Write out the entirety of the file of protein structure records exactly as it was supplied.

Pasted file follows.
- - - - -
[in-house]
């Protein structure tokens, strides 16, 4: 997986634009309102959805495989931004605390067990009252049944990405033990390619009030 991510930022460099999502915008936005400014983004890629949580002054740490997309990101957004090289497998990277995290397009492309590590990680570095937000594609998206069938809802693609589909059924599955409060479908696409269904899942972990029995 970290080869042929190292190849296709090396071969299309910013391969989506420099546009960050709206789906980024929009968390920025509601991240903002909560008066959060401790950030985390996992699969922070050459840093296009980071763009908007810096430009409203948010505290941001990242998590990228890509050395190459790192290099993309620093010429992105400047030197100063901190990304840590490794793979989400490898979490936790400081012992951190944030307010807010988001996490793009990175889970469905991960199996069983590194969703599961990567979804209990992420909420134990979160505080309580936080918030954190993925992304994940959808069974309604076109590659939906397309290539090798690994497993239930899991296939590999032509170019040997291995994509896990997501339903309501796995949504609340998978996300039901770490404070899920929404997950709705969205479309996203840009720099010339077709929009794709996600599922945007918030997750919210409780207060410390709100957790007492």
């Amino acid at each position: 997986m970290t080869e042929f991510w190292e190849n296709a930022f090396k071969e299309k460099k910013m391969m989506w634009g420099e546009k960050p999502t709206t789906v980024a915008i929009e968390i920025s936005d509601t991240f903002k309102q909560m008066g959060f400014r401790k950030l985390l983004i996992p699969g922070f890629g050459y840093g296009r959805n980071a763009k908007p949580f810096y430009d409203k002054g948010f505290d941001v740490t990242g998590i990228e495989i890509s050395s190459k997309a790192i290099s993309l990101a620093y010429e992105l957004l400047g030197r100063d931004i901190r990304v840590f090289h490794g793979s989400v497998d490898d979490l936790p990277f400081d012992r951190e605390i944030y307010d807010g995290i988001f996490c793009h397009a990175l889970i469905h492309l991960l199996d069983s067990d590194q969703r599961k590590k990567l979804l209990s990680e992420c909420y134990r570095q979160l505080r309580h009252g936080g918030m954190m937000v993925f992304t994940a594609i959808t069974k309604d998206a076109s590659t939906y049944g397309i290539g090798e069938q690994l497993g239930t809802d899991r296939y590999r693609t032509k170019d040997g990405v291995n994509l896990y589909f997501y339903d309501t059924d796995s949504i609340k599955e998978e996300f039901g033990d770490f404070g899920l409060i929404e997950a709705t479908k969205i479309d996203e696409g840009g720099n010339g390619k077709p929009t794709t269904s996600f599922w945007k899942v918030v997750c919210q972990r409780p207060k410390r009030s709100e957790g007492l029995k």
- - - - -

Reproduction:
[in-house]
């Protein structure tokens, strides 16, 4: 997986634009309102959805495989931004605390067990009252049944990405033990390619009030 991510930022460099999502915008936005400014983004890629949580002054740490997309990101957004090289497998990277995290397009492309590590990680570095937000594609998206069938809802693609589909059924599955409060479908696409269904899942972990029995 970290080869042929190292190849296709090396071969299309910013391969989506420099546009960050709206789906980024929009968390920025509601991240903002909560008066959060401790950030985390996992699969922070050459840093296009980071763009908007810096430009409203948010505290941001990242998590990228890509050395190459790192290099993309620093010429992105400047030197100063901190990304840590490794793979989400490898979490936790400081012992951190944030307010807010988001996490793009990175889970469905991960199996069983590194969703599961990567979804209990992420909420134990979160505080309580936080918030954190993925992304994940959808069974309604076109590659939906397309290539090798690994497993239930899991296939590999032509170019040997291995994509896990997501339903309501796995949504609340998978996300039901770490404070899920929404997950709705969205479309996203840009720099010339077709929009794709996600599922945007918030997750919210409780207060410390709100957790007492």
């Amino acid at each position: 997986m970290t080869e042929f991510w190292e190849n296709a930022f090396k071969e299309k460099k910013m391969m989506w634009g420099e546009k960050p999502t709206t789906v980024a915008i929009e968390i920025s936005d509601t991240f903002k309102q909560m008066g959060f400014r401790k950030l985390l983004i996992p699969g922070f890629g050459y840093g296009r959805n980071a763009k908007p949580f810096y430009d409203k002054g948010f505290d941001v740490t990242g998590i990228e495989i890509s050395s190459k997309a790192i290099s993309l990101a620093y010429e992105l957004l400047g030197r100063d931004i901190r990304v840590f090289h490794g793979s989400v497998d490898d979490l936790p990277f400081d012992r951190e605390i944030y307010d807010g995290i988001f996490c793009h397009a990175l889970i469905h492309l991960l199996d069983s067990d590194q969703r599961k590590k990567l979804l209990s990680e992420c909420y134990r570095q979160l505080r309580h009252g936080g918030m954190m937000v993925f992304t994940a594609i959808t069974k309604d998206a076109s590659t939906y049944g397309i290539g090798e069938q690994l497993g239930t809802d899991r296939y590999r693609t032509k170019d040997g990405v291995n994509l896990y589909f997501y339903d309501t059924d796995s949504i609340k599955e998978e996300f039901g033990d770490f404070g899920l409060i929404e997950a709705t479908k969205i479309d996203e696409g840009g720099n010339g390619k077709p929009t794709t269904s996600f599922w945007k899942v918030v997750c919210q972990r409780p207060k410390r009030s709100e957790g007492l029995k």